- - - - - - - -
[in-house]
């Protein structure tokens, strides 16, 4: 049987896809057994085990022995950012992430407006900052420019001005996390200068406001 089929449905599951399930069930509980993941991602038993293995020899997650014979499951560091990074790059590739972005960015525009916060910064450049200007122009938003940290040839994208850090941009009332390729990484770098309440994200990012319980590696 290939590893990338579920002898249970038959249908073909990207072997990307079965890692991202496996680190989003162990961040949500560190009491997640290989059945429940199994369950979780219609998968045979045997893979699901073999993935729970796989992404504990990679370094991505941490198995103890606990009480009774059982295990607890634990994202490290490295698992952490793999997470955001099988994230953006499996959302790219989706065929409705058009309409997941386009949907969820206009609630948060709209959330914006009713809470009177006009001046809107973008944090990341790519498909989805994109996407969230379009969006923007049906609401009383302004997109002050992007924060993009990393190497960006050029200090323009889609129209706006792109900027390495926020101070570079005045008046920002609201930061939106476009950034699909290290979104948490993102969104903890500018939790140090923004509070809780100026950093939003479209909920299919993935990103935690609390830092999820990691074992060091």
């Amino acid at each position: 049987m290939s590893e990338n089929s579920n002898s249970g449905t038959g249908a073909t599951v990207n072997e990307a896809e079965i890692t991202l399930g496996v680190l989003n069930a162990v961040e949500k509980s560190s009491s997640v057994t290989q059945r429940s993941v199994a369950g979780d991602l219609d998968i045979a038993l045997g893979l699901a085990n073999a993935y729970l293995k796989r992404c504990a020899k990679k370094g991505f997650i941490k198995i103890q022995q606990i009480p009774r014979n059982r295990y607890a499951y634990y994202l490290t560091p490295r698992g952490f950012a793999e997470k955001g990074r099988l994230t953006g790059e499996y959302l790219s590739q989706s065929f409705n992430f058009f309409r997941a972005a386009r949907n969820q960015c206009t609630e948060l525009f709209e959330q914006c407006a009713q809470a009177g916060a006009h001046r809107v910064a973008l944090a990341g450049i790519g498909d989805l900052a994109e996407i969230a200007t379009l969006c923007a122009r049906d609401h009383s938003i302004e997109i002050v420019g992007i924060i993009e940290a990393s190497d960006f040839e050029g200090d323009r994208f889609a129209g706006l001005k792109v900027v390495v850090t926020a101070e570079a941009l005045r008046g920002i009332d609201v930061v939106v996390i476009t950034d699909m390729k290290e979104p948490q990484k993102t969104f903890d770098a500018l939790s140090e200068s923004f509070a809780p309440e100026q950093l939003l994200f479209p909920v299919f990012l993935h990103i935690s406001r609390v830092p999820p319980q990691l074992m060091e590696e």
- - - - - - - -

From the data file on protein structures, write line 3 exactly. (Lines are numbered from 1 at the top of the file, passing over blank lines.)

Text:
């Amino acid at each position: 049987m290939s590893e990338n089929s579920n002898s249970g449905t038959g249908a073909t599951v990207n072997e990307a896809e079965i890692t991202l399930g496996v680190l989003n069930a162990v961040e949500k509980s560190s009491s997640v057994t290989q059945r429940s993941v199994a369950g979780d991602l219609d998968i045979a038993l045997g893979l699901a085990n073999a993935y729970l293995k796989r992404c504990a020899k990679k370094g991505f997650i941490k198995i103890q022995q606990i009480p009774r014979n059982r295990y607890a499951y634990y994202l490290t560091p490295r698992g952490f950012a793999e997470k955001g990074r099988l994230t953006g790059e499996y959302l790219s590739q989706s065929f409705n992430f058009f309409r997941a972005a386009r949907n969820q960015c206009t609630e948060l525009f709209e959330q914006c407006a009713q809470a009177g916060a006009h001046r809107v910064a973008l944090a990341g450049i790519g498909d989805l900052a994109e996407i969230a200007t379009l969006c923007a122009r049906d609401h009383s938003i302004e997109i002050v420019g992007i924060i993009e940290a990393s190497d960006f040839e050029g200090d323009r994208f889609a129209g706006l001005k792109v900027v390495v850090t926020a101070e570079a941009l005045r008046g920002i009332d609201v930061v939106v996390i476009t950034d699909m390729k290290e979104p948490q990484k993102t969104f903890d770098a500018l939790s140090e200068s923004f509070a809780p309440e100026q950093l939003l994200f479209p909920v299919f990012l993935h990103i935690s406001r609390v830092p999820p319980q990691l074992m060091e590696e």